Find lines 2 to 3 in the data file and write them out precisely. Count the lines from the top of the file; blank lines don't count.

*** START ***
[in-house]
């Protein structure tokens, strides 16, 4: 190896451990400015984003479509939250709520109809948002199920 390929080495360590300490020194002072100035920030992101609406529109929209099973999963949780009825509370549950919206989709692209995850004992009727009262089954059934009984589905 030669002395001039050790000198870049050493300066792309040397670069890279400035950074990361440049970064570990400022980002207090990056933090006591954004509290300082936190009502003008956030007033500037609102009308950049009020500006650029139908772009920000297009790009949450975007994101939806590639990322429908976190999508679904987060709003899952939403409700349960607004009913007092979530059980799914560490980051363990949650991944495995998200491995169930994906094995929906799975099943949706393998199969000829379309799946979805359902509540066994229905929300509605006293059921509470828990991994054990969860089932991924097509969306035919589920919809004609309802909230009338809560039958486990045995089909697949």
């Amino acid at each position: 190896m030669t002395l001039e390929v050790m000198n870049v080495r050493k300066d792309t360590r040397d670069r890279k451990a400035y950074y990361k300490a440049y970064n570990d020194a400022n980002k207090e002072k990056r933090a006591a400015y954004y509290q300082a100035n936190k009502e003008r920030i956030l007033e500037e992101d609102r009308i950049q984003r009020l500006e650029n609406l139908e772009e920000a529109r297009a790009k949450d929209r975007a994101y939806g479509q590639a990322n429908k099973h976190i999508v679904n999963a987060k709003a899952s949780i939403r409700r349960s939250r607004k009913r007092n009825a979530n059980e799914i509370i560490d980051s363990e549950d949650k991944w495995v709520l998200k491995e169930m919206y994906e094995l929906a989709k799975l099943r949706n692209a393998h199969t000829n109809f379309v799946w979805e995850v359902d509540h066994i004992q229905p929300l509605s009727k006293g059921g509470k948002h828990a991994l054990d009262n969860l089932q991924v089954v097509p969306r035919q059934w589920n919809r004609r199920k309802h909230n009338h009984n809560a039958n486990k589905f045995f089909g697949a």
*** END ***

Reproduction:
């Protein structure tokens, strides 16, 4: 190896451990400015984003479509939250709520109809948002199920 390929080495360590300490020194002072100035920030992101609406529109929209099973999963949780009825509370549950919206989709692209995850004992009727009262089954059934009984589905 030669002395001039050790000198870049050493300066792309040397670069890279400035950074990361440049970064570990400022980002207090990056933090006591954004509290300082936190009502003008956030007033500037609102009308950049009020500006650029139908772009920000297009790009949450975007994101939806590639990322429908976190999508679904987060709003899952939403409700349960607004009913007092979530059980799914560490980051363990949650991944495995998200491995169930994906094995929906799975099943949706393998199969000829379309799946979805359902509540066994229905929300509605006293059921509470828990991994054990969860089932991924097509969306035919589920919809004609309802909230009338809560039958486990045995089909697949």
């Amino acid at each position: 190896m030669t002395l001039e390929v050790m000198n870049v080495r050493k300066d792309t360590r040397d670069r890279k451990a400035y950074y990361k300490a440049y970064n570990d020194a400022n980002k207090e002072k990056r933090a006591a400015y954004y509290q300082a100035n936190k009502e003008r920030i956030l007033e500037e992101d609102r009308i950049q984003r009020l500006e650029n609406l139908e772009e920000a529109r297009a790009k949450d929209r975007a994101y939806g479509q590639a990322n429908k099973h976190i999508v679904n999963a987060k709003a899952s949780i939403r409700r349960s939250r607004k009913r007092n009825a979530n059980e799914i509370i560490d980051s363990e549950d949650k991944w495995v709520l998200k491995e169930m919206y994906e094995l929906a989709k799975l099943r949706n692209a393998h199969t000829n109809f379309v799946w979805e995850v359902d509540h066994i004992q229905p929300l509605s009727k006293g059921g509470k948002h828990a991994l054990d009262n969860l089932q991924v089954v097509p969306r035919q059934w589920n919809r004609r199920k309802h909230n009338h009984n809560a039958n486990k589905f045995f089909g697949a």